Strengths and Limitations
This study makes a significant contribution to the literature regarding those with ASD in forensic intellectual disability settings. Key points raised are the prevalence of clinical co-morbidities and the importance of compiling a thorough forensic history to inform treatment and positive treatment outcomes. Prior to this study, little was known of these factors despite the fact that ASD is prevalent in forensic services (Alexander, 2011).
A limitation of the study is that the sample is drawn from a single service and analysis based on a cohort of 42 service users with ASD and 96 service users without a diagnosis of ASD. The authors note that it is difficult to generalise conclusions due to the size of the sample and also the fact that it was a single centre study. This is underscored by the fact that different researchers found contradictory findings when they reviewed other services (Haw et al, 2013; Archer and Hurley, 2013).
It is not clear why the researchers found differences across studies. Given that the three research studies were conducted within the same constituent country in the UK, England, it is less likely that these apparently contradictory findings are a reflection of different legal practices or approaches towards treatment of offenders with intellectual disability and/or ASD in different regions.
It would be interesting to review the cognitive profile, level of adaptive functioning and functional capacity skills required to appear in court of each set of participants across studies to identify what factors may lead to different treatment approaches within this cohort of offenders.
An ASD diagnosis alone did not seem to predict treatment outcome. Other factors were identified that need to be factored into an assessment and treatment plan for this population:
Focusing solely on convictions appears to undercount the numbers of offences by a factor of at least three. This highlights the need for careful history taking that thoroughly investigates past behaviour and uses that information to plan treatment.
Epilepsy was more prevalent in patients with ASD compared to those without ASD and this must be considered during assessment and treatment planning.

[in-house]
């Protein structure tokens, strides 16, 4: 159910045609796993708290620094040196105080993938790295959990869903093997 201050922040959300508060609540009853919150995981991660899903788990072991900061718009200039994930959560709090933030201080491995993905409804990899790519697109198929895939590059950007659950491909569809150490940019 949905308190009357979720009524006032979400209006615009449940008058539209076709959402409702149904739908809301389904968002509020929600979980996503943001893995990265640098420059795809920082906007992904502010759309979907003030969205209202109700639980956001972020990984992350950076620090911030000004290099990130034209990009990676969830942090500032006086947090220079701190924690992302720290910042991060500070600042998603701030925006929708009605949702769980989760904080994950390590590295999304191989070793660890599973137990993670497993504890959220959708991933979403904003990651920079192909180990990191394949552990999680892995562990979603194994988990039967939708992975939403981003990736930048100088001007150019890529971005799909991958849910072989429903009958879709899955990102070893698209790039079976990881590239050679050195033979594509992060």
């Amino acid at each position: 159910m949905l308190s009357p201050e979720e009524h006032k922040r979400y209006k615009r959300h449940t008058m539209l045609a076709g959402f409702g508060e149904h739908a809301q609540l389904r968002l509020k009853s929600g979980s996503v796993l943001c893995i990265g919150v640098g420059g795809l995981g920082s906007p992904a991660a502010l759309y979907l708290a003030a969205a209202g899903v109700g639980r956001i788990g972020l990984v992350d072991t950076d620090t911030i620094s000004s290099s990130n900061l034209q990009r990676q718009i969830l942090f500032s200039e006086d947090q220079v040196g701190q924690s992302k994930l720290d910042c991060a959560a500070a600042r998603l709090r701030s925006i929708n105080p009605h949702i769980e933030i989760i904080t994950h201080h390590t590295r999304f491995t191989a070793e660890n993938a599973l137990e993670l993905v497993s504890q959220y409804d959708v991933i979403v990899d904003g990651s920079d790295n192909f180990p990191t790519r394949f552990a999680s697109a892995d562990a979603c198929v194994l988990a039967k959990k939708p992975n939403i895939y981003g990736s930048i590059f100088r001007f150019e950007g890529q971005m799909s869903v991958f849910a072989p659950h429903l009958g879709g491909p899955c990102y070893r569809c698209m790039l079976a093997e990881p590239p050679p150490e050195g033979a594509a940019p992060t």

The study indicated that the patients with ASD had a high co-morbidity of a wide range of mental health conditions relative to people with learning disability living in the community without forensic histories. This factor requires careful consideration in relation to clinical assessment and risk management, treatment planning, separate from the inherent features of ASD (Murphy, 2003).
There is a need for careful assessment, risk management and treatment plans to address self-harm in patient with ASD within forensic services.
What new research avenues does this evidence open up?
It would be useful to study the clinical, forensic and treatment outcomes of people with ASD and LD in non-forensic mental health settings to see if the same profile emerges regarding prevalence of mental health co-morbidity, prevalence of self-harm and low impact anti-social risk-behaviour and explore treatment options for this group.
It would be useful to look at the possible impact of a neurological condition (epilepsy) on the presence of forensic behaviour (e.g. aggression and impulse control) in the forensic ASD population.
It would be useful to study factors, such as impulse control, that may contribute to self-harming in this population and whether there are distinct typologies as authors suggest.
Esan, F., Chester, V., Gunaratna, I. J., Hoare, S. and Alexander, R. T. (2015), The Clinical, Forensic and Treatment Outcome Factors of Patients with Autism Spectrum Disorder Treated in a Forensic Intellectual Disability Service. Journal of Applied Research in Intellectual Disabilities, 28: 193–200. [abstract]
Alexander, RT, Crouch, K, Halstead S & Piachaud J, (2006), Long-term outcome from a medium secure service for people with intellectual disability. Journal of Intellectual Disability Research, 50, 305-315.
Deb S, Thomas M, Bright C. Mental disorder in adults with intellectual disability. 1: Prevalence of functional psychiatric illness among a community-based population aged between 16 and 64 years, J Intellect Disabil Res. 2001 Dec;45(Pt 6):495-505.
Dein, K. & Woodbury-Smith, M (2010), Asperger Syndrome and Criminal Behaviour. Advances in Psychiatric Treatment. 16, 37-44
Haw C, Radley, J & Cooke, L (2013) Characteristics of male autistic spectrum patients in low security: Are they different from non-autistic low secure patients? Journal of Intellectual Disabilities and Offending Behaviour, 4, 24-32
Murphy, D (2003), Admission and cognitive details of male patients with Asperger’s syndrome detained in high security psychiatric care, The Journal of Forensic Psychiatry & Psychology, 18, 20-126
Rojahn, J, Wilkins, J, Matson, JR & Boisjoli, J (2010) a comparison of adults with intellectual disabilities with and without ASD on parallel measures of challenging behaviour: the behaviour problems inventory-01 (BPI-01) and autism spectrum disorders-behaviours problems for intellectually disabled adults *ASD-BPA). Journal of Applied Research in Intellectual Disabilities, 23, 179-185.